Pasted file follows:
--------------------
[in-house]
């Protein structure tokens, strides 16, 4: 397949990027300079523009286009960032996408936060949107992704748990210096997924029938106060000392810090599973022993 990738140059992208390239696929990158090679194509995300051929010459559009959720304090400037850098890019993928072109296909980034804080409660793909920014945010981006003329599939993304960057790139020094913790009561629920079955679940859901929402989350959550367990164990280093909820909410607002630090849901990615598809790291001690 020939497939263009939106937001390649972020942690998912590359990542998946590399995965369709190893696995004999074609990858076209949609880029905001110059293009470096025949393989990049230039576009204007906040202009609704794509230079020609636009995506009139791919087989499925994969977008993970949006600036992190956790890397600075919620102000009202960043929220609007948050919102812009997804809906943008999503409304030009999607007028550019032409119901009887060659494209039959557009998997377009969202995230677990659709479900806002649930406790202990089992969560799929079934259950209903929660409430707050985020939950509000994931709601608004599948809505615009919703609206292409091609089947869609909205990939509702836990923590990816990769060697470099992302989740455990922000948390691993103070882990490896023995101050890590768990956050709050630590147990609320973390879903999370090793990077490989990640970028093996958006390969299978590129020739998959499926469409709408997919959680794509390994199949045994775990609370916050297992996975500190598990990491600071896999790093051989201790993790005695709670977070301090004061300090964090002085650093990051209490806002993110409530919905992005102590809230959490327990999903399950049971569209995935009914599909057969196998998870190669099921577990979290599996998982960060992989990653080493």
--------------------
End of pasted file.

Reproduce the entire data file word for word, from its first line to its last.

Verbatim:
[in-house]
């Protein structure tokens, strides 16, 4: 397949990027300079523009286009960032996408936060949107992704748990210096997924029938106060000392810090599973022993 990738140059992208390239696929990158090679194509995300051929010459559009959720304090400037850098890019993928072109296909980034804080409660793909920014945010981006003329599939993304960057790139020094913790009561629920079955679940859901929402989350959550367990164990280093909820909410607002630090849901990615598809790291001690 020939497939263009939106937001390649972020942690998912590359990542998946590399995965369709190893696995004999074609990858076209949609880029905001110059293009470096025949393989990049230039576009204007906040202009609704794509230079020609636009995506009139791919087989499925994969977008993970949006600036992190956790890397600075919620102000009202960043929220609007948050919102812009997804809906943008999503409304030009999607007028550019032409119901009887060659494209039959557009998997377009969202995230677990659709479900806002649930406790202990089992969560799929079934259950209903929660409430707050985020939950509000994931709601608004599948809505615009919703609206292409091609089947869609909205990939509702836990923590990816990769060697470099992302989740455990922000948390691993103070882990490896023995101050890590768990956050709050630590147990609320973390879903999370090793990077490989990640970028093996958006390969299978590129020739998959499926469409709408997919959680794509390994199949045994775990609370916050297992996975500190598990990491600071896999790093051989201790993790005695709670977070301090004061300090964090002085650093990051209490806002993110409530919905992005102590809230959490327990999903399950049971569209995935009914599909057969196998998870190669099921577990979290599996998982960060992989990653080493």